Technological Privacy of Ubiquitous RFID Systems

by Baumgaertner, Hans, MA

Abstract (Summary)
The Radio-Frequency Identification (“RFID”) tag is commercially produced for object inventory tracking in the supply chain. The tags are typically affixed to shipping labels, product packaging, animals, or implanted in human beings. Because of their size and power source-less design, they can easily be hidden, making them ubiquitous. RFID is becoming more widespread in the industry with patents issued for tracking both inside and outside of the supply chain. In particular, companies such as IBM, the Auto-ID Center, Wal-Mart, Procter & Gamble, and Gillette have been working to make external supply chain tracking a reality. This paper argues that: 1. RFID has merits for inventory tracking in the warehouse supply chain. 2. Usage of RFID technology outside of the warehouse supply chain for inventory tracking is a serious invasion of privacy. 3. Society should listen to what artists, hackers, and activists have to say regarding RFID technology.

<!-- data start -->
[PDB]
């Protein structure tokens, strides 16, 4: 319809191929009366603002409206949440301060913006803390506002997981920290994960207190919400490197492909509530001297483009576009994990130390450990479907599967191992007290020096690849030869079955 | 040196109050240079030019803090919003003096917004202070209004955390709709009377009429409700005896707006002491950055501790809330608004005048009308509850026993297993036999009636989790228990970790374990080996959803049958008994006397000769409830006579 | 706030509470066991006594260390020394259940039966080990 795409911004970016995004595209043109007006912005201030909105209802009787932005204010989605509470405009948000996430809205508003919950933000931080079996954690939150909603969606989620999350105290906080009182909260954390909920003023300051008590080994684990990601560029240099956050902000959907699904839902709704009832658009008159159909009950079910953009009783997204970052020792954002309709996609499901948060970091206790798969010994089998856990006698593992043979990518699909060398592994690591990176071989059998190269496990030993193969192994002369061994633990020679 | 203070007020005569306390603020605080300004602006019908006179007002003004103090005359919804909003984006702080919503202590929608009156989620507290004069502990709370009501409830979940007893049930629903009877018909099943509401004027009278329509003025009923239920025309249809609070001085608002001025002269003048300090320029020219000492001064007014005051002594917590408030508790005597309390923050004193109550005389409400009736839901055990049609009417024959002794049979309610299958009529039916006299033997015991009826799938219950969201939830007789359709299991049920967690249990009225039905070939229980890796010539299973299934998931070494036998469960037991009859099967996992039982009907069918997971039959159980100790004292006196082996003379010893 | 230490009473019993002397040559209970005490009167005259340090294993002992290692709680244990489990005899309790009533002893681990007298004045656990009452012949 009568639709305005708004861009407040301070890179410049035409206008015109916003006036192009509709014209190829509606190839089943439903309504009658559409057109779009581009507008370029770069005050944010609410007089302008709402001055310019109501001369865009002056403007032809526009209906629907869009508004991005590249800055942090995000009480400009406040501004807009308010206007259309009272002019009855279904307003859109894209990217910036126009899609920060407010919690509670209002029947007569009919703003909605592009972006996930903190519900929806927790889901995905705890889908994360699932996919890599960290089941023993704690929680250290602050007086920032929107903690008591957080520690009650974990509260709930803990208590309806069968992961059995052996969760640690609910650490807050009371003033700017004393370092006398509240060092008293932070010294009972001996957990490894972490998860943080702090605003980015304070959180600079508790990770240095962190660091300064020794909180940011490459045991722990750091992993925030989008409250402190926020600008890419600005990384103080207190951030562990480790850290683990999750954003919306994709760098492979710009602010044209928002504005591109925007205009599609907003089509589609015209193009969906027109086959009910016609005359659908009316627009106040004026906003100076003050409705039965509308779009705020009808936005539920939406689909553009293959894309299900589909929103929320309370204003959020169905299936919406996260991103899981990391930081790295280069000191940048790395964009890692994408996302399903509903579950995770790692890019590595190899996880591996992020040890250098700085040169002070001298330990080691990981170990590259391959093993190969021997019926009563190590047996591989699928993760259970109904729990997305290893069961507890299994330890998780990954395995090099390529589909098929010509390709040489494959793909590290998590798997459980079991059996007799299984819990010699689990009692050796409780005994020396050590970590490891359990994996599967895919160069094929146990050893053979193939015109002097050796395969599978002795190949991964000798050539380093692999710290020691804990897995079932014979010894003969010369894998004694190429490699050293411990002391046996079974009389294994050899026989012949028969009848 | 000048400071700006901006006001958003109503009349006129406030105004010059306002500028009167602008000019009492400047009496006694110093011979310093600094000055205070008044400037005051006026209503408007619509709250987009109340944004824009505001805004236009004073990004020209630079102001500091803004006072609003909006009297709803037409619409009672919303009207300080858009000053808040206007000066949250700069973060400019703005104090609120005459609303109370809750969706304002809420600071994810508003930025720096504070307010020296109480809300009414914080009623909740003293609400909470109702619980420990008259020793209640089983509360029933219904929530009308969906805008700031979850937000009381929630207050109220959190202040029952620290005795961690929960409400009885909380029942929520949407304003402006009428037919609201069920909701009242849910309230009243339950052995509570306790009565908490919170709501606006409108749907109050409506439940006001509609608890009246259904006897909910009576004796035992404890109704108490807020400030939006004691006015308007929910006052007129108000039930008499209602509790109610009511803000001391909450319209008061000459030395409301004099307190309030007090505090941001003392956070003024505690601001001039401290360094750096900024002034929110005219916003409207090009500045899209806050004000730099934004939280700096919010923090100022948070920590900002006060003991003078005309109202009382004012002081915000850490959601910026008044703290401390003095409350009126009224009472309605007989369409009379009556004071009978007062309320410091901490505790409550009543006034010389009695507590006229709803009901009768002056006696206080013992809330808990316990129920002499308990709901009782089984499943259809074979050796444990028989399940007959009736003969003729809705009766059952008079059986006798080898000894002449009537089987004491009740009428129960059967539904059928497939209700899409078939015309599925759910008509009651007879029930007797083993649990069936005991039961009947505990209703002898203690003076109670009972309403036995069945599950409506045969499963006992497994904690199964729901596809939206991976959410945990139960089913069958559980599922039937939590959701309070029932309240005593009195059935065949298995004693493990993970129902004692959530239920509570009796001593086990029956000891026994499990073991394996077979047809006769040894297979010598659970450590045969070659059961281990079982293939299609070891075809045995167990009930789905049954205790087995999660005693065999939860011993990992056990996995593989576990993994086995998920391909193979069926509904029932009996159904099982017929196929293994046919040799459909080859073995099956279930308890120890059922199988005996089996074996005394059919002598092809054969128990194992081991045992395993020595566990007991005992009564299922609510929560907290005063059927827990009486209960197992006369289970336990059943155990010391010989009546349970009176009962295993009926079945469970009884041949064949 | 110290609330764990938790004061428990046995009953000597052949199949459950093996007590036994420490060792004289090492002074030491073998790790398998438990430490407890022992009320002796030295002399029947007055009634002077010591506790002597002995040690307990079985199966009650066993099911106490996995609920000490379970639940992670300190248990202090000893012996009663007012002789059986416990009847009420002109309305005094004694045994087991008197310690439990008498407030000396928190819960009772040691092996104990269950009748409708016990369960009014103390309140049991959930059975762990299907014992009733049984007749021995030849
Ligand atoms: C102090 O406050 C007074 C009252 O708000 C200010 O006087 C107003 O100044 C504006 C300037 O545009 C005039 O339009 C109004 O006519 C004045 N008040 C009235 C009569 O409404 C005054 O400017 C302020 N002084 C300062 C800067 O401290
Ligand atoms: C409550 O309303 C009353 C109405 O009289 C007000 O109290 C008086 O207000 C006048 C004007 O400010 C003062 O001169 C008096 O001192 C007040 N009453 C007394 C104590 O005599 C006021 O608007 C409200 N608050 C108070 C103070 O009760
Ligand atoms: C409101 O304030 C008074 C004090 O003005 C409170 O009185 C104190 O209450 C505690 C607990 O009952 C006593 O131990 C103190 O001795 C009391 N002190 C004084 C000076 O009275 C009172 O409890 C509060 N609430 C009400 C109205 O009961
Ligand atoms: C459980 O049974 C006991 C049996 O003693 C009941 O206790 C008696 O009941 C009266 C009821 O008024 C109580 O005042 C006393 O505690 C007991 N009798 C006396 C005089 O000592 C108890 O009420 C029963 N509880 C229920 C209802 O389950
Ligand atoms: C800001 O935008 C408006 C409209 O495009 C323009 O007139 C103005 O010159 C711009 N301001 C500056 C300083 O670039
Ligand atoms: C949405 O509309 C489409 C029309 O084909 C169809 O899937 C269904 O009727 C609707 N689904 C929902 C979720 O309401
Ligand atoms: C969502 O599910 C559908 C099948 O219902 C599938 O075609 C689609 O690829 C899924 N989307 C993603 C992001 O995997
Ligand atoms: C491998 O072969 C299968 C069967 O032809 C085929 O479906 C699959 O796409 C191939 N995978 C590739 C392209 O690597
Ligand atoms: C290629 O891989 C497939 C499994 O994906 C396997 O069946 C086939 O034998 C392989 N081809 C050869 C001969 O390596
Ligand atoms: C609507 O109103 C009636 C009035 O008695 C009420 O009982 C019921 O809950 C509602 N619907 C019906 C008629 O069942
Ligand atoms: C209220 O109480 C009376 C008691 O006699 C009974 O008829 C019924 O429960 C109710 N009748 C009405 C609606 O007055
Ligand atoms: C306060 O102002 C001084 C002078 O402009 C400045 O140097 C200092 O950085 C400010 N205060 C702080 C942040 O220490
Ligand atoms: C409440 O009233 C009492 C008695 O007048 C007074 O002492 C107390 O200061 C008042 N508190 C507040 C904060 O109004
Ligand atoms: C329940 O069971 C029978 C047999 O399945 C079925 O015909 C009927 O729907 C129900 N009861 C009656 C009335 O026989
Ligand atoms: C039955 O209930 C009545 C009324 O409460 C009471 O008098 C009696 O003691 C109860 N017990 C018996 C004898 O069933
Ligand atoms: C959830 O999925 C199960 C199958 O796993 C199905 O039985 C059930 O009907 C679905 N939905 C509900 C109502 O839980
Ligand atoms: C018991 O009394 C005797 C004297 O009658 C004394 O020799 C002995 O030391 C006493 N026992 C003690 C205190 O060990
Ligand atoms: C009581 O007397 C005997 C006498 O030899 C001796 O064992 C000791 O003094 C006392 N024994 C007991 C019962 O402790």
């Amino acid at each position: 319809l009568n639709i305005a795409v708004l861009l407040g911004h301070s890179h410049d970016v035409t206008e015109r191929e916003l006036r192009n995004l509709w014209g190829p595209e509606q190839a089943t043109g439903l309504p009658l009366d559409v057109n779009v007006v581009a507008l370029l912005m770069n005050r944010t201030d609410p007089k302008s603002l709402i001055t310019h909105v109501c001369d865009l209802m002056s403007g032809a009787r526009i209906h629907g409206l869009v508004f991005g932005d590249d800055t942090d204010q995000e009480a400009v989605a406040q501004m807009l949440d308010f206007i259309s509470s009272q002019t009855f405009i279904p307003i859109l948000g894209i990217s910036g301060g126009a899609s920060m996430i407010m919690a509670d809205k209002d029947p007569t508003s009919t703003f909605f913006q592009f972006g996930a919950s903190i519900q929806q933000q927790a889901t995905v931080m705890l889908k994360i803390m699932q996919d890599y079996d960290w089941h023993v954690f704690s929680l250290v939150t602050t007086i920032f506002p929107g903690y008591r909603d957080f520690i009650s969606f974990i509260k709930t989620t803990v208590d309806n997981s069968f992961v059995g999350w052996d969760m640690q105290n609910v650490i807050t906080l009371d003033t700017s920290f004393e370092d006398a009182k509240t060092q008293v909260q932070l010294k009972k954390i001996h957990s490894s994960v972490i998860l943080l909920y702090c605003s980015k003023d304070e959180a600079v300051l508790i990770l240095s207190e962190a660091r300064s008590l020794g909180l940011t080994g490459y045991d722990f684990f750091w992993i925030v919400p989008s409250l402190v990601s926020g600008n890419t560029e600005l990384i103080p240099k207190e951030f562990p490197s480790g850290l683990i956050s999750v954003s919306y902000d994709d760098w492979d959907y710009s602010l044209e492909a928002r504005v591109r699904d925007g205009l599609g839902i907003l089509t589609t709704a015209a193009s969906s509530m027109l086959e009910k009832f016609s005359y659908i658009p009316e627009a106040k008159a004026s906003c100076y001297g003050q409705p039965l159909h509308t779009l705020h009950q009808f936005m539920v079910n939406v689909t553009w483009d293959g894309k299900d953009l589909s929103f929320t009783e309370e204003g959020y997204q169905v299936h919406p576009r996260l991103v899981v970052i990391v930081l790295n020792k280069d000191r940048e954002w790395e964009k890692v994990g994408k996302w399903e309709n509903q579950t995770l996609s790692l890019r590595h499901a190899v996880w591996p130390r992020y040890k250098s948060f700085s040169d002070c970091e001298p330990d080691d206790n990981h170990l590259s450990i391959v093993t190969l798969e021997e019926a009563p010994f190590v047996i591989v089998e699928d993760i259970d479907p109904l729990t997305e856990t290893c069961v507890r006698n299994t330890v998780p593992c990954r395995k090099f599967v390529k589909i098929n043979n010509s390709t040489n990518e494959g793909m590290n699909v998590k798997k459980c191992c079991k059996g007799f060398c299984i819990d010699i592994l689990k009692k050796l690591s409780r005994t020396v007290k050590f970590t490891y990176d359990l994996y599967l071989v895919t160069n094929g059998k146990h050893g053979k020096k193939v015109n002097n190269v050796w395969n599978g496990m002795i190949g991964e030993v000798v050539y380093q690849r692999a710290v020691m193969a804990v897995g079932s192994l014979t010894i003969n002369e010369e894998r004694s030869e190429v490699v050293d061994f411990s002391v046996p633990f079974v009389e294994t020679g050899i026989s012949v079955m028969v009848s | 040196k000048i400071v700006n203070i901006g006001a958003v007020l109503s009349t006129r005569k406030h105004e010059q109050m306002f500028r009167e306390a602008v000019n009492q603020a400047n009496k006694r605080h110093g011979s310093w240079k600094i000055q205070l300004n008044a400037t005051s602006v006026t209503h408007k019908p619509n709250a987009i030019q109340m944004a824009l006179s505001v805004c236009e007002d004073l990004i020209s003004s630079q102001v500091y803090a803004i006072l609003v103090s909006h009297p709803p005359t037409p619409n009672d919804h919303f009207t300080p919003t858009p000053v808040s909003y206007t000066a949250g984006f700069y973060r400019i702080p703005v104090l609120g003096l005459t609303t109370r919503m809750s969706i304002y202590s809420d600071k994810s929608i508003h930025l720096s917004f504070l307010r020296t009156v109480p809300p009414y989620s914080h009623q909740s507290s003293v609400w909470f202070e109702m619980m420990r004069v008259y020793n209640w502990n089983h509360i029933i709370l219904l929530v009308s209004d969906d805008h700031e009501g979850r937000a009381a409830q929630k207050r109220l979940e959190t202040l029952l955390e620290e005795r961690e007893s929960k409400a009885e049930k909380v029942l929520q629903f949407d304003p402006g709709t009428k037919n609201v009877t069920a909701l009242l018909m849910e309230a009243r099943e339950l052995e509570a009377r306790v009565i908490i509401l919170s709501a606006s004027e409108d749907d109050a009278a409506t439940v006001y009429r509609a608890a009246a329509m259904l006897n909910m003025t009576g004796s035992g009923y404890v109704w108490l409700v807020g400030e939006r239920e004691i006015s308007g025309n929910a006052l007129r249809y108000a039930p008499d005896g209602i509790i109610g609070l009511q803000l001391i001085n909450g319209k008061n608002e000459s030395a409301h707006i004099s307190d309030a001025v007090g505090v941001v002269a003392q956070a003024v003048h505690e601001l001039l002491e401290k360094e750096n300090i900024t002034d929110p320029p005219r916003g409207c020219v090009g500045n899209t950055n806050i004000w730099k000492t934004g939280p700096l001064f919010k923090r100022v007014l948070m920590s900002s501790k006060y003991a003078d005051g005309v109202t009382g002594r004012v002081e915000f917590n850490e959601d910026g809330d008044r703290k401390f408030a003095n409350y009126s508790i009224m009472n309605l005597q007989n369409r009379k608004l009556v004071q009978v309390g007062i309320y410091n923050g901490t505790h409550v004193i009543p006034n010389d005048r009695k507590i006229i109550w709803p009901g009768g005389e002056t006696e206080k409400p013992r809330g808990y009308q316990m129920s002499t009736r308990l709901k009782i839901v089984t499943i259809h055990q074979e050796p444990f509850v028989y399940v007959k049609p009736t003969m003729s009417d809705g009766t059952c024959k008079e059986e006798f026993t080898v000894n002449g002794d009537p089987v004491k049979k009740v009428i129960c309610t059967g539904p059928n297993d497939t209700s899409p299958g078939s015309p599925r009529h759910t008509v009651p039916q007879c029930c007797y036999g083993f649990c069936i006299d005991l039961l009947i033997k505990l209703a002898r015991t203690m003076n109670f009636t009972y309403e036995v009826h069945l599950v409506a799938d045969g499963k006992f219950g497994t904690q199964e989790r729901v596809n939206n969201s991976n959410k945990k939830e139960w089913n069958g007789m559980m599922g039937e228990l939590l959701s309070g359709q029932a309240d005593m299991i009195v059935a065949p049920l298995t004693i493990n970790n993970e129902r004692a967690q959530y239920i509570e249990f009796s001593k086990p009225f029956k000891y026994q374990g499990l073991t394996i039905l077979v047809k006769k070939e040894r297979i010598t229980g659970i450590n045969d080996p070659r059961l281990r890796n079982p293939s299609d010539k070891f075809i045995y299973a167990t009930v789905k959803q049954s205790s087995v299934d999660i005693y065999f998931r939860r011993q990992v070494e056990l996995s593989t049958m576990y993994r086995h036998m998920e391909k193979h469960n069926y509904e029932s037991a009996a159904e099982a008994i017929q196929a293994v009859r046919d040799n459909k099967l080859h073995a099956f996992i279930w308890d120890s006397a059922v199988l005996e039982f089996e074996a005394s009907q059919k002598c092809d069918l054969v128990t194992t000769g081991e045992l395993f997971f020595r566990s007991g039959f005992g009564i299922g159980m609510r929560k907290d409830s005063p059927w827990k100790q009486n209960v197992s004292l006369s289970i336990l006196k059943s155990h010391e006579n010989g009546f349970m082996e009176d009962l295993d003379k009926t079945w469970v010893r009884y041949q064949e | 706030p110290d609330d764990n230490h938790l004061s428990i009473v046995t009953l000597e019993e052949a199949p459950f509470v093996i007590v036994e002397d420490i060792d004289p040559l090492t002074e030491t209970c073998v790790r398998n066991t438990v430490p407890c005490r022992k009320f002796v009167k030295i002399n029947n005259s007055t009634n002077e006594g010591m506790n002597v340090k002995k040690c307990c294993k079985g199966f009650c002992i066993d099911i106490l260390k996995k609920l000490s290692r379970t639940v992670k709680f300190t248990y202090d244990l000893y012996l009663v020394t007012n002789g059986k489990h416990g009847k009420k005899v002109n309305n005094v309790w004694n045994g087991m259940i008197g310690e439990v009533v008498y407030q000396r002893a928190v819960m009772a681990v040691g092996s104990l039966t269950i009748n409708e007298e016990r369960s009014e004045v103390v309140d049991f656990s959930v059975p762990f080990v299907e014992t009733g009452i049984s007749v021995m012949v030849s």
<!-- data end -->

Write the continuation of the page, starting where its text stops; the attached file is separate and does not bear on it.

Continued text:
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Bibliographical Information:

Advisor:Marc Böhlen

School:State University of New York at Buffalo

School Location:USA - New York

Source Type:Master's Thesis

Keywords:RFID, privacy, tracking, P&G, Procter & Gamble, Walmart, Auto-ID Center, Gillette, passport, EPC, Gen2, UPC, Texas Instruments, METRO Group, real,- Future Store, American Eagle Outfitters, IBM, School, New Songdo, South Korea, Smart Card, VeriChip, hack


Date of Publication:05/11/2012

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